- reduced hormone production, e.g. thyroid and sex hormones
- reduced response to T3 and T4
- reduced T4 binding capacity of serum proteins
- chronic thyroiditis (15-20% aged beagles)
- reduced response to adrenocorticotrophic hormone (ACTH)
- mammary nodules/tumours in 80% intact bitches at 11 years age.
- loss of muscle mass
- reduced number and size of muscle cells
- fibrosis, atrophy and reduced response to adenosine triphosphate (ATP)
- impaired resynthesis of ATP
- impaired ability to use amino acids as an energy source
- reduced oxygen transport
- reduced neuromuscular functidn
- long bone cortices thin, change in density and become brittle
- reduced number and activity of osteoblasts
- reduced amount of cartilage which splits and fragments
- reduced mucopolysaccharide production
- reduced chondroitin sulphate production
- spondylosis and costochondral calcification
- degenerative joint disease
- synovial fluid thickens with increased globulin content
- increased rheumatoid and antinuclear factors.
Central nervous system
- neurotransmitter changes;
- acetylcholinesterase levels increase, choline acetyltransferase decreases
- monoamine oxidase levels increase, causing decreased neurotransmitter levels;
- reduced serotonin increases sleep, and causes neuromuscular disorders and depression;
- stimulation of interneurones in the brain is longer lasting, leading to short-term
memory loss, impaired learning and delayed response time;
- hypoxia due to reduced respiratory function and cardiovascular changes, e.g. arteriocapillary
- senile behaviour changes, e.g. loss of house training.
Peripheral nervous system
- loss of reflexes;
- cell loss and lipofuscin accumulation in ganglia of sympathetic and parasympathetic
systems cause impaired gut motility (constipation);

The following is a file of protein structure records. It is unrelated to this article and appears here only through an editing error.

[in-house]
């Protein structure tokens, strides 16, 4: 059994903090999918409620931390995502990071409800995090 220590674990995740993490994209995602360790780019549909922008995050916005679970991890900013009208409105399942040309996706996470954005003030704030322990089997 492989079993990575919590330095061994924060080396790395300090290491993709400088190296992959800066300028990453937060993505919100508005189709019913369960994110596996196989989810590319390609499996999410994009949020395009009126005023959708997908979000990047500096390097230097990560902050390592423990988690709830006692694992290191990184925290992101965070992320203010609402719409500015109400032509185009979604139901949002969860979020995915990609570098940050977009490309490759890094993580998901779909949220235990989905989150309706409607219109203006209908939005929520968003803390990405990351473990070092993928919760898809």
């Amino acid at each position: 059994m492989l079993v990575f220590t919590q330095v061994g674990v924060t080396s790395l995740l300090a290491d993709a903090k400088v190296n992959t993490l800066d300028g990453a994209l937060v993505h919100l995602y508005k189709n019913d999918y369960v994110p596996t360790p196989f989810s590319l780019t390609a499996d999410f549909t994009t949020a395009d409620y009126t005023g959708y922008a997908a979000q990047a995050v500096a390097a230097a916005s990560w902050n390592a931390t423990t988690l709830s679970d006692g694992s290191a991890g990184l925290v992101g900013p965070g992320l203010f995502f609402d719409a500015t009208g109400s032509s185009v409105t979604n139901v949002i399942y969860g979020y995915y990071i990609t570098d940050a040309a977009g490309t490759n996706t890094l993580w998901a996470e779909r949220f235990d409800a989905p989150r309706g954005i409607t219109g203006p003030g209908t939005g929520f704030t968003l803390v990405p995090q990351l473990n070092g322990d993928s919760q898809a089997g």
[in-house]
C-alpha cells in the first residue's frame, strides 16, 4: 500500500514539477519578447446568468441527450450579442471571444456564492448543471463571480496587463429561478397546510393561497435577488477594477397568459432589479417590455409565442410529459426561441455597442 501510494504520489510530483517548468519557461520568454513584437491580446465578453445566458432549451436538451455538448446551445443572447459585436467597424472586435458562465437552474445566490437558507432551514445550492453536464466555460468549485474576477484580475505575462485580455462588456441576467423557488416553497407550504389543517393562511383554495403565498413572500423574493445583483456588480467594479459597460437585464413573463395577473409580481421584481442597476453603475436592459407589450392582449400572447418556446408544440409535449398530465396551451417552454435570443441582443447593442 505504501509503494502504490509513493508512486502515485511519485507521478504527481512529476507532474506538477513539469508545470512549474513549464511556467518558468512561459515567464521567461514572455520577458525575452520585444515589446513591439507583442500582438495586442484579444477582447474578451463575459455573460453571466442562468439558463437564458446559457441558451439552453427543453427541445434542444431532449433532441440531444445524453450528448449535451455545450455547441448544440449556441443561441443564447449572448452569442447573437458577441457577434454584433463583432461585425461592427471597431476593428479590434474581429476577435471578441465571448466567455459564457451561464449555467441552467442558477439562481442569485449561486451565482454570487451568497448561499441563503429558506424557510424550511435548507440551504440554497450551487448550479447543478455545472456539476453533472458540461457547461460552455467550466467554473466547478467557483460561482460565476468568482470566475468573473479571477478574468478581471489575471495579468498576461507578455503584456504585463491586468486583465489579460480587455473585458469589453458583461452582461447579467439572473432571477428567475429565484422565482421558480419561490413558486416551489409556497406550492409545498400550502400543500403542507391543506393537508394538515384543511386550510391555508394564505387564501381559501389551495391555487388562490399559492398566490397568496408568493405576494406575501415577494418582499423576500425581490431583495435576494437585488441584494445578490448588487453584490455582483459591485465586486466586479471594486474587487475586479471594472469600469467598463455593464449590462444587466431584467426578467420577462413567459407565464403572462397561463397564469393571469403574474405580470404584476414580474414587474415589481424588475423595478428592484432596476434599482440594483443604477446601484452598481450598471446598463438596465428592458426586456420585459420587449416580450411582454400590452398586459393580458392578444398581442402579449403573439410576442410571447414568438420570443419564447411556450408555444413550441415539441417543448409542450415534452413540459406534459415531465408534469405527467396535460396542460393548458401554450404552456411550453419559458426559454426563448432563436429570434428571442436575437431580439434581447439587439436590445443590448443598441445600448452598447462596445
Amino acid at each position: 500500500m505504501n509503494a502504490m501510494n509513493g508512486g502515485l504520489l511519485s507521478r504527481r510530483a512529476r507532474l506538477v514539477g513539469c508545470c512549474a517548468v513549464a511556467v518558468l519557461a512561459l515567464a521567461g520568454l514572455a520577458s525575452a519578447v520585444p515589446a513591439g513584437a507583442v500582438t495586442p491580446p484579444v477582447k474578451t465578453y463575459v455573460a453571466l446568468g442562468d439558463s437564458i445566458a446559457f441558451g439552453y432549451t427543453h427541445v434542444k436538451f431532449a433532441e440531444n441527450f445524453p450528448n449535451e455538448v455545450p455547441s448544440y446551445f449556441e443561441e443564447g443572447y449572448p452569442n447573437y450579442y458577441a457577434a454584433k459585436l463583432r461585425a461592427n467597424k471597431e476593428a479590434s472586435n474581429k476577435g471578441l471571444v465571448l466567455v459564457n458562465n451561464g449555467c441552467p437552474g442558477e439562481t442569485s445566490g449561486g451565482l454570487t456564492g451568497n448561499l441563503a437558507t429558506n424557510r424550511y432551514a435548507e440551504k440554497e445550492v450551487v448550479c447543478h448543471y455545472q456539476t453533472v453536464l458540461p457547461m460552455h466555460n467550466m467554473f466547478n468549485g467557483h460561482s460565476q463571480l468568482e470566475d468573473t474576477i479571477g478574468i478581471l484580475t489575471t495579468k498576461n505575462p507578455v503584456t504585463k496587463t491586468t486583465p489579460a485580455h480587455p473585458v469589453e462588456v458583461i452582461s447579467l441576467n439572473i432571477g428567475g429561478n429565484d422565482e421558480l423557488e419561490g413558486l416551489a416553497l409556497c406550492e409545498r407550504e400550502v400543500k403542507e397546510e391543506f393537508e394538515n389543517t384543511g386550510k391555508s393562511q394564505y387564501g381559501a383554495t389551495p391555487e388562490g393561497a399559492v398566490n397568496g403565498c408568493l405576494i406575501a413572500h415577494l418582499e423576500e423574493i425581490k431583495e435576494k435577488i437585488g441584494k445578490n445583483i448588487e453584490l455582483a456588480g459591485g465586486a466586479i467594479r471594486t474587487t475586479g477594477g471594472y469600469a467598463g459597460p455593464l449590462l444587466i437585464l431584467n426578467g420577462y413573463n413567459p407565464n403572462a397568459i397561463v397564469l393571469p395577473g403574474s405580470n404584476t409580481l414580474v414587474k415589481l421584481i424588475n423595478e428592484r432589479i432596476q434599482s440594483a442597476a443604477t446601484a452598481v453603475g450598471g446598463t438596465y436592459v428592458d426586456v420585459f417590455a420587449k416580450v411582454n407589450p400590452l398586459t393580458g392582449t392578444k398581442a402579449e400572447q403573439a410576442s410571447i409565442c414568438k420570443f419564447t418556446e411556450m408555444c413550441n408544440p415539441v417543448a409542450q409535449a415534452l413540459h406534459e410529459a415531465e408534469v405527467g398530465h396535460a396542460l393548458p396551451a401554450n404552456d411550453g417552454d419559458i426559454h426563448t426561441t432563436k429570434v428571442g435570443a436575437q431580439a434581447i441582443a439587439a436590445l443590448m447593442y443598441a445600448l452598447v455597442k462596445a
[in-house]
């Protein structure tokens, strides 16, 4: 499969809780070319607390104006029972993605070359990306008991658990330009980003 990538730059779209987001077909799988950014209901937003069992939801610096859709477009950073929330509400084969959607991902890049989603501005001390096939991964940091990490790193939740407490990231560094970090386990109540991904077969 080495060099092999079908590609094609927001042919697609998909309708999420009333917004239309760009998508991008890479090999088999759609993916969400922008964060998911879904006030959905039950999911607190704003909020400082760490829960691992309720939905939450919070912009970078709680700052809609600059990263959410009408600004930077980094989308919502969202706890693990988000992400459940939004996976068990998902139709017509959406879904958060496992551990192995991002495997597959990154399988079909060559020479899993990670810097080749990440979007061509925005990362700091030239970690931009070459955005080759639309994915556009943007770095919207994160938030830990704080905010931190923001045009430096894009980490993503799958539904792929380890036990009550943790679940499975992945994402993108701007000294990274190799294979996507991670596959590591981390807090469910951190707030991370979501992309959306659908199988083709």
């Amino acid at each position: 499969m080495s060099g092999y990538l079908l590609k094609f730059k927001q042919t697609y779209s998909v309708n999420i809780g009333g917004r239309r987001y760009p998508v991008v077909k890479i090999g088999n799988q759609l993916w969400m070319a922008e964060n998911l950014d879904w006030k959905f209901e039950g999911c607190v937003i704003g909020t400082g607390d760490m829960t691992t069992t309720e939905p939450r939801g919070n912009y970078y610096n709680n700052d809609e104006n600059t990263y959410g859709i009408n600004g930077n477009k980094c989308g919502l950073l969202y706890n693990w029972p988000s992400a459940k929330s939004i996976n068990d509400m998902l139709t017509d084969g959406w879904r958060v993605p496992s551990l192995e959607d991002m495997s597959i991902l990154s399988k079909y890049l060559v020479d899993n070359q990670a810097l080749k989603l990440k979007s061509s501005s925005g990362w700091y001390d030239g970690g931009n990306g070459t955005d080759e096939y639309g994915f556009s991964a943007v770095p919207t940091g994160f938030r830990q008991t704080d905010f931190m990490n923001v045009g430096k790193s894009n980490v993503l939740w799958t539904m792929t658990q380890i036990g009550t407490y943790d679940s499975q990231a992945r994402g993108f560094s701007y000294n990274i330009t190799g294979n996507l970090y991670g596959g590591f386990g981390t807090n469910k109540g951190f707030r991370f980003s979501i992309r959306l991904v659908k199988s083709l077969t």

- reduced reaction to stimuli and partial loss of senses (taste, vision, hearing
- obstructive lung disease
- reduced ciliary activity
- decreased secretions with increased viscosity
- bronchial constriction due to decreased adenosine monophosphate (cAMP)
- pulmonary fibrosis
- decreased alveolar diffusing capacity
- depressed cough reflex
- chronic bronchitis
- involution of lymph nodes, Peyer's patches and tonsils
- reduced size of cortices in lymph nodes
- reduced immunocompetence despite normal numbers of immunocytes.
- bone marrow becomes pale and fatty
- splenomegaly with hyperplasia, haemosiderosis and haematomas
- decreased red blood cell count and haemoglobin carrying capacity
- relative anaemia (common)
- replenishment of red cells may take longer (2 x).
These types of age-related changes may impair normal physiological activities, reduce
the ability of the animal to respond to stresses, infections or other attacks on
the body, and delay healing processes. Nevertheless advanced age is not regarded
as being a disease state.
Because of reduced hepatic function, renal function and suboptimal metabolic processes
older animals may have an impaired ability to metabolise and excrete drugs. Hence
medications may need to be given at different dose rates from the normal adult dose.
There may also be addirisks associated with general anaesthesia or elective surgery.